Man who says officer used Taser on him twice may get $95,000

Board of Estimates asked to approve settlement in possible police misconduct case

February 28, 2011|By Peter Hermann, The Baltimore Sun

A man who said a Baltimore police officer strip-searched him on a public street and used a Taser on him twice while he was in handcuffs has agreed to settle a civil suit he filed against the city and is being offered $95,000.

The settlement awaits approval by the Board of Estimates, the city's spending panel, which scheduled the item for Wednesday. The amount is listed in court records and on the Board of Estimates' agenda.

Donte T. Harris sued Officer Babatunda Orlsadelle after he was arrested in April 2007 while walking to a store on Woodbine Avenue in West Baltimore. He said officers stopped him to look for drugs, but none were found. He was charged with disorderly conduct and disobeying a police officer; prosecutors did not pursue either charge.

City Solicitor George Nilson said Harris resisted arrest by head-butting and kicking the officer, but he said police are now trained to avoid using a Taser "on someone in handcuffs." He also said the probable cause for the arrest "was soft here."

Nilson said in an e-mail that there were a "bunch of unseemly remarks back and forth" between Harris and Orlsadelle and that each offered a different version of the events.

"I don't want to dignify or seem to credit [the] plaintiff's version by repeating it," Nilson said. "I don't believe [the] plaintiff's version, but one never knows which version [a] jury will go with."

Orlsadelle joined the city force in February 2001. A police spokesman, Detective Donny Moses, said Orlsadelle is currently assigned to the Northern District but has been suspended with pay since August 2010 pending the outcome of an internal investigation.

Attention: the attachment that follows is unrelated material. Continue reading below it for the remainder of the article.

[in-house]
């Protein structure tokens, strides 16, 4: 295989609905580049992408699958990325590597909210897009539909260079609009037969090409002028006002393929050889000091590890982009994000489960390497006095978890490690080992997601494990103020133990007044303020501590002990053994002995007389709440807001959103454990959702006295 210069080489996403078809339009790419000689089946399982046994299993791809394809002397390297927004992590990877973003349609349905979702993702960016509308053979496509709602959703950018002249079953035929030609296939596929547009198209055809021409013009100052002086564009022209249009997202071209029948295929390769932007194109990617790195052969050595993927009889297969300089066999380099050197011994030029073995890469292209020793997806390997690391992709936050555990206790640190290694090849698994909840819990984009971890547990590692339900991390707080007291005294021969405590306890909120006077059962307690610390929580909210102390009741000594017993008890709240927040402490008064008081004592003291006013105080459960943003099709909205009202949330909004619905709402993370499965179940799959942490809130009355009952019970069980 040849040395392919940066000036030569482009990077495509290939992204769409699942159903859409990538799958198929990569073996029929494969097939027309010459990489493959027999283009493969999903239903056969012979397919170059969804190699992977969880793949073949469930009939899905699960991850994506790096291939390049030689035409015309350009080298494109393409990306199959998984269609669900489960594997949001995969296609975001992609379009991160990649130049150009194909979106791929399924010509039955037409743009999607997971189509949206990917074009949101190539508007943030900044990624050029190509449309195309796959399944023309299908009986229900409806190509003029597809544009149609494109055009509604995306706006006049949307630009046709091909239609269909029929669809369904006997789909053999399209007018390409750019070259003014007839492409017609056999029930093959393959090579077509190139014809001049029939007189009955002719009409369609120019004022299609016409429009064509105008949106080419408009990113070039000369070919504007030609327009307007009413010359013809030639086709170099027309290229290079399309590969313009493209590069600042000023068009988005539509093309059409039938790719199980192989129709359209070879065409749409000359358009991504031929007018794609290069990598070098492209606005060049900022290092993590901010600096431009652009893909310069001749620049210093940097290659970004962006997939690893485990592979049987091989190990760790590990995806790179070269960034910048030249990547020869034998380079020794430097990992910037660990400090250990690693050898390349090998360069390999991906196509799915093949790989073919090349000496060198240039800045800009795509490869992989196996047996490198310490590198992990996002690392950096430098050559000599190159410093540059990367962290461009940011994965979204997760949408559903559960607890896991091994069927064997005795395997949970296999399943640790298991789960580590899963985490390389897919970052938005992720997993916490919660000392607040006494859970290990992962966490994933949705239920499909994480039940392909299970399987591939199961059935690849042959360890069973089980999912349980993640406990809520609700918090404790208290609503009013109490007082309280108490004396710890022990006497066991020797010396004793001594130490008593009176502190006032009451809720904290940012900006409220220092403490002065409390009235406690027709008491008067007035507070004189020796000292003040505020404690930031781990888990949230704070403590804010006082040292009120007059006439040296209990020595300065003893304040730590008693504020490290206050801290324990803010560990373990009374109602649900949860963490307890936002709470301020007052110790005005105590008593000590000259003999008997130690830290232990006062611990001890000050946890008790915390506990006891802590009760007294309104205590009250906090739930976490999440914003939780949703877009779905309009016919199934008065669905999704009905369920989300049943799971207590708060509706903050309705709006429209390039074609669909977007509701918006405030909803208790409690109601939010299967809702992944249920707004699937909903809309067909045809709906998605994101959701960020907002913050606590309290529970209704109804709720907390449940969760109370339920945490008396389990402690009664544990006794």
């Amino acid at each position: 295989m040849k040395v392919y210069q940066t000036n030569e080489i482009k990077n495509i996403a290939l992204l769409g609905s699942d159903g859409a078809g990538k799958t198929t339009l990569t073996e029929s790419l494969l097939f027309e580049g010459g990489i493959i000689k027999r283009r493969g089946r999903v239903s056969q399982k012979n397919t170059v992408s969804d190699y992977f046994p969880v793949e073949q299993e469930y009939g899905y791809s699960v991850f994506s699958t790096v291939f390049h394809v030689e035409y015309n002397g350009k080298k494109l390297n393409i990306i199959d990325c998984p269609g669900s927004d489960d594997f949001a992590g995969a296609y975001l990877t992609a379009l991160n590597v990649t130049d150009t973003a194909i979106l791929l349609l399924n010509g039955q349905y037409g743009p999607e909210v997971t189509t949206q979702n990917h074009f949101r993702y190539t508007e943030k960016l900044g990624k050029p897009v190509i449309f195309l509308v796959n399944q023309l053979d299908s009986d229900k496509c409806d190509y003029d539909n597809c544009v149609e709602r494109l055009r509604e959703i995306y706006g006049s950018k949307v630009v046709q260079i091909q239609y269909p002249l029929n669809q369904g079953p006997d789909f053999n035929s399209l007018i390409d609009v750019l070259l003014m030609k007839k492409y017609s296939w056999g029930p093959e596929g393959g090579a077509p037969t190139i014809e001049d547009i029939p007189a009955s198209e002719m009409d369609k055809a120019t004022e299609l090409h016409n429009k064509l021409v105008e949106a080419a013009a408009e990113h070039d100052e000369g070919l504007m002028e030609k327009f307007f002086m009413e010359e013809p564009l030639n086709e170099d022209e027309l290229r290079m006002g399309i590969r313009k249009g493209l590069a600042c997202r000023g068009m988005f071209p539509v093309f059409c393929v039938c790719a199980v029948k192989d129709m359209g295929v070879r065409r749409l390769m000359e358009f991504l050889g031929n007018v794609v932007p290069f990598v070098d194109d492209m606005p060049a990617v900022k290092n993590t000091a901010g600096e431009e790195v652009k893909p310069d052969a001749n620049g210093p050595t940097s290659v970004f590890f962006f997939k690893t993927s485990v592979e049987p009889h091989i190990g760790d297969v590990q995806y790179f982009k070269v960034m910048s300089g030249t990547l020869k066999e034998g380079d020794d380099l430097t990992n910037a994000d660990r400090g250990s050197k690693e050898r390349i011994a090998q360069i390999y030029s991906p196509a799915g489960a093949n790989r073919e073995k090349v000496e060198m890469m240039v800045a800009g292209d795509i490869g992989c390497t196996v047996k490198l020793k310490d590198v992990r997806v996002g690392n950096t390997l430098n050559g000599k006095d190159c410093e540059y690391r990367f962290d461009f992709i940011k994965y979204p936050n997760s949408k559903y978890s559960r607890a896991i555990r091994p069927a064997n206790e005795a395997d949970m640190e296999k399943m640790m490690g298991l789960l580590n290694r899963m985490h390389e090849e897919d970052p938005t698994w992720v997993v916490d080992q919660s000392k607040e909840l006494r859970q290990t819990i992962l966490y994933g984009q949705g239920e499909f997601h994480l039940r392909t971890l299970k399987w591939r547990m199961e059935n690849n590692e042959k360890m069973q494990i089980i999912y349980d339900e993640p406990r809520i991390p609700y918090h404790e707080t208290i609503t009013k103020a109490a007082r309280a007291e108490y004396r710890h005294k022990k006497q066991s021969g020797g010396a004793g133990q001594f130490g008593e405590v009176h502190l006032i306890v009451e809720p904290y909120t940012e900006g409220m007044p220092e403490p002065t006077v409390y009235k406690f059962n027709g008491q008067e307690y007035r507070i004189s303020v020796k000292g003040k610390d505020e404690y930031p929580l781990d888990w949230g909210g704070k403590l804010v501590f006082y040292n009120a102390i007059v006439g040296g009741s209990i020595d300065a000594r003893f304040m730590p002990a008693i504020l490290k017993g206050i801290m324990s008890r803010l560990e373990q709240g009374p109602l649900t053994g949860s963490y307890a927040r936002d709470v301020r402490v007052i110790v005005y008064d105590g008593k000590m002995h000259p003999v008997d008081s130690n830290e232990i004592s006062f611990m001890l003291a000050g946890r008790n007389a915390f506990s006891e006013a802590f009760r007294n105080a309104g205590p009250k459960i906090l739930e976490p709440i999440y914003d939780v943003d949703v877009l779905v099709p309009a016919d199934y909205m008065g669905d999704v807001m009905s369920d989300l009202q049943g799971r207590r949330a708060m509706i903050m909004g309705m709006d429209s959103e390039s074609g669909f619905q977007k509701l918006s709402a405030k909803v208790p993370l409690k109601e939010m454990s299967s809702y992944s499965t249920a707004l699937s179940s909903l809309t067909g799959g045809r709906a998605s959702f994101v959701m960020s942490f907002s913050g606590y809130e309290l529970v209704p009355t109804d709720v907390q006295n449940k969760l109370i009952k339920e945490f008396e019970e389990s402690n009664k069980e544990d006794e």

Attorneys representing both the officer and Harris did not return phone calls seeking comment.

According to his lawsuit, Harris and a friend, Charles Williams, were stopped, searched and put into the back of a police car in handcuffs. The officers told them the charge was for loitering. They called a police wagon to take the two men to Central Booking for processing.

It was then that Orlsadelle took Harris out of the car and patted him down, as is customary before putting a suspect in the transport wagon. "Then he unzipped [Harris'] pants and fondled and then grabbed his testicles," according to the lawsuit.

In the suit, Harris said he responded, "Hey, man, you ain't supposed to be doing that." He said the officer grabbed harder, causing him to step back in pain. He said the officer repeatedly asked him, "Do you have anything on you?" and then lifted up Harris' shirt and "placed the taser to his stomach."

Harris said he responded: "I don't think you should do that. I don't think Internal Affairs would like that."

The suit says Orlsadelle hit Harris with the Taser on the right side of his stomach and then hit him on the left side of the stomach after he had fallen down. At the time, the suit says, Harris was in handcuffs. The lawsuit says the officer never informed anyone that he had used his Taser.

peter.hermann@baltsun.com

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